Yohji Yamamoto might have been in a brooding mood, but there was a certain lightness and breeziness to his men’s spring collection.
The designer sent his models slowly down the runway, many with disheveled hair, to his contemplative, soporific singing, with the layered, all-black looks that are his signature.
Messages printed, painted and stitched into the clothing were tender — “I hold you, you hold me”, or longing — “hard to arrive, where are you,” and sometimes cheeky: “Mother F–ker.”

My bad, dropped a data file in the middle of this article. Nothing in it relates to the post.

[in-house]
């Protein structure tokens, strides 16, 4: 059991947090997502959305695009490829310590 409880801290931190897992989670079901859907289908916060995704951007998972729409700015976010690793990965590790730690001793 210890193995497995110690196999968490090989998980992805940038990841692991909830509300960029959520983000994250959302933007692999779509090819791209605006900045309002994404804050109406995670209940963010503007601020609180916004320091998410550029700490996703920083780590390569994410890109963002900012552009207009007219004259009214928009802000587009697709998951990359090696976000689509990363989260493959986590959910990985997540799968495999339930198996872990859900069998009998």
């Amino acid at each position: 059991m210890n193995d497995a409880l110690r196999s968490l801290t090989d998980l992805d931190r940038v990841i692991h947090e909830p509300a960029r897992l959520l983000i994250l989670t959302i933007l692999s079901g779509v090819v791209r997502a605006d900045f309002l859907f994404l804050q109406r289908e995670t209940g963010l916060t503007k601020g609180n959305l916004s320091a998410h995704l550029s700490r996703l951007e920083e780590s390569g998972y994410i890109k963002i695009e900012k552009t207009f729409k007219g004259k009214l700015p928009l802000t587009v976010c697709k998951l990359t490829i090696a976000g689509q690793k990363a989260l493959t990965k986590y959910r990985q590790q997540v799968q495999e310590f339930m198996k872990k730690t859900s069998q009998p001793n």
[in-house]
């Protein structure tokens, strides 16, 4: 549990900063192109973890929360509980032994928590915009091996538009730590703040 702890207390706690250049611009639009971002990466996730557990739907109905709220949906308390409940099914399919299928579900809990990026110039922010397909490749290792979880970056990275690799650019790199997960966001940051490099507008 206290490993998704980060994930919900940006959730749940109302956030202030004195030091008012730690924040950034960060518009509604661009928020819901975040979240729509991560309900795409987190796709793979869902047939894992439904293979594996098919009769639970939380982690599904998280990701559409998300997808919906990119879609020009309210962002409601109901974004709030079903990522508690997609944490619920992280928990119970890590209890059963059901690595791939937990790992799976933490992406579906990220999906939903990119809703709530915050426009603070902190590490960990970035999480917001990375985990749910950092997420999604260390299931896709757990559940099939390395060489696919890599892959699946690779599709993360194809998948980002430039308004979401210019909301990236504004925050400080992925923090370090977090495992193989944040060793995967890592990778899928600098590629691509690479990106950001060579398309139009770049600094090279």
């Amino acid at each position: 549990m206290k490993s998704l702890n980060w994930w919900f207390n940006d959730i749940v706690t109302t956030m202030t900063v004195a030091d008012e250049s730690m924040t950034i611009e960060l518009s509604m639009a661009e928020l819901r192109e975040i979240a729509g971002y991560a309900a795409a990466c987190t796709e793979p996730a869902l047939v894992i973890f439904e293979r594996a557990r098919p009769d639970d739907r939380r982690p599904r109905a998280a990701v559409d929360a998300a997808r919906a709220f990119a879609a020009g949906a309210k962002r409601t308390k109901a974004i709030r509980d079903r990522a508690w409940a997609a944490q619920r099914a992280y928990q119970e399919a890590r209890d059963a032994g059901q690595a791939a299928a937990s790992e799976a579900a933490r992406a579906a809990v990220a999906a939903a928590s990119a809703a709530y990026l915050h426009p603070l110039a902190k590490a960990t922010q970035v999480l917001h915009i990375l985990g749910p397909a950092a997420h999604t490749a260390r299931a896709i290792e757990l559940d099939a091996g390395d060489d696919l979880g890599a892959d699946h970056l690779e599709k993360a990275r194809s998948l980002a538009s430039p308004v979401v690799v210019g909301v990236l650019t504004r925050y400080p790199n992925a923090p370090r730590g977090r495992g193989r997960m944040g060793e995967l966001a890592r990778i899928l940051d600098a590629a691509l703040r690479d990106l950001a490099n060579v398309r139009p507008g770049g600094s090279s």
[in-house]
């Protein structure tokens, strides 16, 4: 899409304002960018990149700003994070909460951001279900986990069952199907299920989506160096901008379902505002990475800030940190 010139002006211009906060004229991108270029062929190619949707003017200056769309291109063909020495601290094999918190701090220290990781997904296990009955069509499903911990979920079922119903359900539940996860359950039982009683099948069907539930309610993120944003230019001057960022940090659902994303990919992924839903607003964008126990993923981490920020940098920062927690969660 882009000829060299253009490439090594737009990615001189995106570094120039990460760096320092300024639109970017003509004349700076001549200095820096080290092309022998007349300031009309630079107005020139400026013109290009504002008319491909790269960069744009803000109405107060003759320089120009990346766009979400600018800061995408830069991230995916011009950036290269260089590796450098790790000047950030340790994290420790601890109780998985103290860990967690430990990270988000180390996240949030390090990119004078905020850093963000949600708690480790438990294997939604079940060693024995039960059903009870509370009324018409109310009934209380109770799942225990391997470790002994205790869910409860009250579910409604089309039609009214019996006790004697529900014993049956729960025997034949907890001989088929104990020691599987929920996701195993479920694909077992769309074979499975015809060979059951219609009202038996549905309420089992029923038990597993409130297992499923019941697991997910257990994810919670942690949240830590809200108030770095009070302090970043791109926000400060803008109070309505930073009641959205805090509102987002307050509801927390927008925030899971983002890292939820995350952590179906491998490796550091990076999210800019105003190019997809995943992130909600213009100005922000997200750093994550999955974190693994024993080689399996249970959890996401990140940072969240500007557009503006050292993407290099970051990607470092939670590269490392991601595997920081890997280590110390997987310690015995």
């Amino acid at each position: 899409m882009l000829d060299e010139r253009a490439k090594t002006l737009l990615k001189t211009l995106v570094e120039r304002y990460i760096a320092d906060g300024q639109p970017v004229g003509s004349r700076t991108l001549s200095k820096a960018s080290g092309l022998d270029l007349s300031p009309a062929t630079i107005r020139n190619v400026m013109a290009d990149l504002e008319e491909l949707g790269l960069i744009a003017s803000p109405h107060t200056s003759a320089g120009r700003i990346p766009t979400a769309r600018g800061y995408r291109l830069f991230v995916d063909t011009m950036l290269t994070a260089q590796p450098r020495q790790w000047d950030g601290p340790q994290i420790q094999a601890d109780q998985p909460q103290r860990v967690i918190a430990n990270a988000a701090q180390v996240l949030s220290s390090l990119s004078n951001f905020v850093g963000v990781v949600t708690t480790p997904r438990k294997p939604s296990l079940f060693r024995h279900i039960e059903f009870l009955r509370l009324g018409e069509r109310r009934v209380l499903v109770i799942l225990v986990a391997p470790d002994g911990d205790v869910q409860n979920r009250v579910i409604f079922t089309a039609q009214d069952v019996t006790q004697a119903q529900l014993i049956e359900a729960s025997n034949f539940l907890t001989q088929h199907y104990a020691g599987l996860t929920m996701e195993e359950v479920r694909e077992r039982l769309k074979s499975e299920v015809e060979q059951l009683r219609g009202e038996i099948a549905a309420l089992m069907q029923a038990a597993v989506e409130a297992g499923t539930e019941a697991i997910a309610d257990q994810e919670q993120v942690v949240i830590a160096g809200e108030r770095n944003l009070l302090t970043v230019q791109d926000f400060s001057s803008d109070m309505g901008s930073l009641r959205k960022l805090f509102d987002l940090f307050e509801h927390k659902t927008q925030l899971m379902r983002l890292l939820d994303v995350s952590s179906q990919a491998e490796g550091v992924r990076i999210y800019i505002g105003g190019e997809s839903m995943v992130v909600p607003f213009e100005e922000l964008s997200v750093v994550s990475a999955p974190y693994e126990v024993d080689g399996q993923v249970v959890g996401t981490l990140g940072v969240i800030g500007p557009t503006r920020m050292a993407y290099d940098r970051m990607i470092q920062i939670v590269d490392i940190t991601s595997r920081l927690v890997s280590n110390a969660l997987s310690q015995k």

But all this melancholy belied what was actually a light and playful lineup — nearly cheerful. This was conveyed by wide pant legs, extra ruffles on the back of long suit coats and a few brightly colored raincoats — blue or yellow, in a light nylon.
Yamamoto shared his thoughts backstage after the show. Growing up, he was wary of society — people are unfair, he said. And he doesn’t expect the world to last — he was certain it wouldn’t be snuffed out in his lifetime, but rather that of the kids, or grandchildren.